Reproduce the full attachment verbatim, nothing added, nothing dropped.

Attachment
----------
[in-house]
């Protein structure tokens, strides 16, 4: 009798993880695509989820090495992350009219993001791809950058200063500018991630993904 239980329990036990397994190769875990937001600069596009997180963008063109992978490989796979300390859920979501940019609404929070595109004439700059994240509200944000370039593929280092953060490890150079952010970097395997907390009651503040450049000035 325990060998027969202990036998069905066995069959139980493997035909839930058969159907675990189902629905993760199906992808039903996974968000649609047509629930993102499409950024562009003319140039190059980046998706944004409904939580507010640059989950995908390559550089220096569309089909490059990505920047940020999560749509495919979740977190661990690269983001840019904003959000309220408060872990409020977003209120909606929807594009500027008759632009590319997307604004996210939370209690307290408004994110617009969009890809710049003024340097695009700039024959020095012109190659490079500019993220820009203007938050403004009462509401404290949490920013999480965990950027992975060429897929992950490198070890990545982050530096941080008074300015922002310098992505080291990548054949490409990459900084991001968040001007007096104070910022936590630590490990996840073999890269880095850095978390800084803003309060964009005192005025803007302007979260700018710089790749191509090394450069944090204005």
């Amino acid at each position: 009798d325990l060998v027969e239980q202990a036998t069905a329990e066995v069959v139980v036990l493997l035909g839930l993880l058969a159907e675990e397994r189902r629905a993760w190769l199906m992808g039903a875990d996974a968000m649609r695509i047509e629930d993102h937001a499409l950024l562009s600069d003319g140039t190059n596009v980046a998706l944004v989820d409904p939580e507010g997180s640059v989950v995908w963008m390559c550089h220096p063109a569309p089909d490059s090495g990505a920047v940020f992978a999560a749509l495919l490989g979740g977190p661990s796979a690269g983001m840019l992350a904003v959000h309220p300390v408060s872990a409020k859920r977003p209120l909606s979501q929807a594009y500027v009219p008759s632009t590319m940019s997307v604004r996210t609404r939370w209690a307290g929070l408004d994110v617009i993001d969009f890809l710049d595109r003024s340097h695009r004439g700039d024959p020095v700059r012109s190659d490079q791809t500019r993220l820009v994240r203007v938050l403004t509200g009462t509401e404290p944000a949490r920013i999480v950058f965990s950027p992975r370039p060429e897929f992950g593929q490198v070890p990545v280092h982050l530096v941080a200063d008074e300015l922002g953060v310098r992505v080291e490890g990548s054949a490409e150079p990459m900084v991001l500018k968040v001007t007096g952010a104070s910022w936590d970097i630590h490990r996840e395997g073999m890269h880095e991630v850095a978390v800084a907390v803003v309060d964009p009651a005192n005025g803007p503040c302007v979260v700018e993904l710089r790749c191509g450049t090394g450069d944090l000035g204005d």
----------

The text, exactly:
[in-house]
């Protein structure tokens, strides 16, 4: 009798993880695509989820090495992350009219993001791809950058200063500018991630993904 239980329990036990397994190769875990937001600069596009997180963008063109992978490989796979300390859920979501940019609404929070595109004439700059994240509200944000370039593929280092953060490890150079952010970097395997907390009651503040450049000035 325990060998027969202990036998069905066995069959139980493997035909839930058969159907675990189902629905993760199906992808039903996974968000649609047509629930993102499409950024562009003319140039190059980046998706944004409904939580507010640059989950995908390559550089220096569309089909490059990505920047940020999560749509495919979740977190661990690269983001840019904003959000309220408060872990409020977003209120909606929807594009500027008759632009590319997307604004996210939370209690307290408004994110617009969009890809710049003024340097695009700039024959020095012109190659490079500019993220820009203007938050403004009462509401404290949490920013999480965990950027992975060429897929992950490198070890990545982050530096941080008074300015922002310098992505080291990548054949490409990459900084991001968040001007007096104070910022936590630590490990996840073999890269880095850095978390800084803003309060964009005192005025803007302007979260700018710089790749191509090394450069944090204005």
């Amino acid at each position: 009798d325990l060998v027969e239980q202990a036998t069905a329990e066995v069959v139980v036990l493997l035909g839930l993880l058969a159907e675990e397994r189902r629905a993760w190769l199906m992808g039903a875990d996974a968000m649609r695509i047509e629930d993102h937001a499409l950024l562009s600069d003319g140039t190059n596009v980046a998706l944004v989820d409904p939580e507010g997180s640059v989950v995908w963008m390559c550089h220096p063109a569309p089909d490059s090495g990505a920047v940020f992978a999560a749509l495919l490989g979740g977190p661990s796979a690269g983001m840019l992350a904003v959000h309220p300390v408060s872990a409020k859920r977003p209120l909606s979501q929807a594009y500027v009219p008759s632009t590319m940019s997307v604004r996210t609404r939370w209690a307290g929070l408004d994110v617009i993001d969009f890809l710049d595109r003024s340097h695009r004439g700039d024959p020095v700059r012109s190659d490079q791809t500019r993220l820009v994240r203007v938050l403004t509200g009462t509401e404290p944000a949490r920013i999480v950058f965990s950027p992975r370039p060429e897929f992950g593929q490198v070890p990545v280092h982050l530096v941080a200063d008074e300015l922002g953060v310098r992505v080291e490890g990548s054949a490409e150079p990459m900084v991001l500018k968040v001007t007096g952010a104070s910022w936590d970097i630590h490990r996840e395997g073999m890269h880095e991630v850095a978390v800084a907390v803003v309060d964009p009651a005192n005025g803007p503040c302007v979260v700018e993904l710089r790749c191509g450049t090394g450069d944090l000035g204005d």